A Rustic Berkeley Cabin Keeps Its Charm
The East Bay is dotted with adorable but outdated cottages. In this renovation, the changes seem to have happened organically — which is just what the architect wants you to feel.
Sometimes you just want to chuck it all and move to a cabin up in the hills. Heck, there are plenty of cabins in North Berkeley, just over the Bay Bridge from San Francisco, originally built as summer and weekend homes for wealthy city folks. But let's be serious: When we say chuck it "all," we don't mean chucking modern conveniences or even basic comforts. Cabins may have tons of charm, but charm won't do the dishes.
Enter Gustave Carlson of Gustave Carlson Design. When he saw this jewel of a cabin, whose owners wanted it updated and expanded, he knew he had to retain the aesthetic. "The old-growth redwood paneling and the detailing of many of the original designed pieces of the home made it feel historic," he says. "Keeping to the vernacular of the original cabin was important: We didn't want it to get lost in the renovation." The new cabin has a much bigger kitchen, a laundry space and an upstairs master suite, yet the overall look is still charming, simple and unobtrusive.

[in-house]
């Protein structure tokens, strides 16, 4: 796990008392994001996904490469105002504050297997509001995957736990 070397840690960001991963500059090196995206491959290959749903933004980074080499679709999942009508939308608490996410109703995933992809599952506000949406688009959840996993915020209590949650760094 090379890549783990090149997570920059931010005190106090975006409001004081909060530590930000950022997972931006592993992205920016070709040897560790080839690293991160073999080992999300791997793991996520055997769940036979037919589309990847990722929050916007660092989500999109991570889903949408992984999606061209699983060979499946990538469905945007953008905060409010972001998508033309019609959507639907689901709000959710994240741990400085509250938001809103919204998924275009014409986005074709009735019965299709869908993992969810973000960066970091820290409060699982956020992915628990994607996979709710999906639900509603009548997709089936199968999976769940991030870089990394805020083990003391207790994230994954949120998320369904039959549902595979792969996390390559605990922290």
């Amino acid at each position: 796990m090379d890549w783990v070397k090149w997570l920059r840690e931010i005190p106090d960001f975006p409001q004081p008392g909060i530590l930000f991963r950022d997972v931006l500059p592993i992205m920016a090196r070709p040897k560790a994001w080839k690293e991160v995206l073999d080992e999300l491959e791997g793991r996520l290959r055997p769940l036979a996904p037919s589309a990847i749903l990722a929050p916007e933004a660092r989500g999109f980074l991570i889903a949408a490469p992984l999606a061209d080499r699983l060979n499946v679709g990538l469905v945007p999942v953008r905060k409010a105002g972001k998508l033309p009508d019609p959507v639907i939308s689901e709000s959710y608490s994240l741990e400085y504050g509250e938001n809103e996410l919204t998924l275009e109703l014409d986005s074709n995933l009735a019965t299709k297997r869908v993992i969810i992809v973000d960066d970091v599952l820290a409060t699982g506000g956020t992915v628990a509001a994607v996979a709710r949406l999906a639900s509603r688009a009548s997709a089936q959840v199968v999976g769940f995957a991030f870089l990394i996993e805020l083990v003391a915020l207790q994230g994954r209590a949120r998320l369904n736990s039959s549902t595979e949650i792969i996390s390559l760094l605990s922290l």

A Cabin Goes From Sweet To SumptuousView All 10 Photos
Carlson prides himself on sustainable design, but he really had to bring his A game on this project. "That redwood paneling is almost impossible to get these days," he points out, so he couldn't afford to waste a single inch. "We took down each board, labeled the panel, and put it back in pace after insulating and structurally upgrading the home." Many landscape and construction materials were locally sourced as well.
In the end, this is still a cabin: rustic, handcrafted, tucked neatly into an undisturbed natural landscape. The upgrades, similarly, are tucked neatly into an undisturbed cabin — it's upgrading without showing off, a gentle makeunder.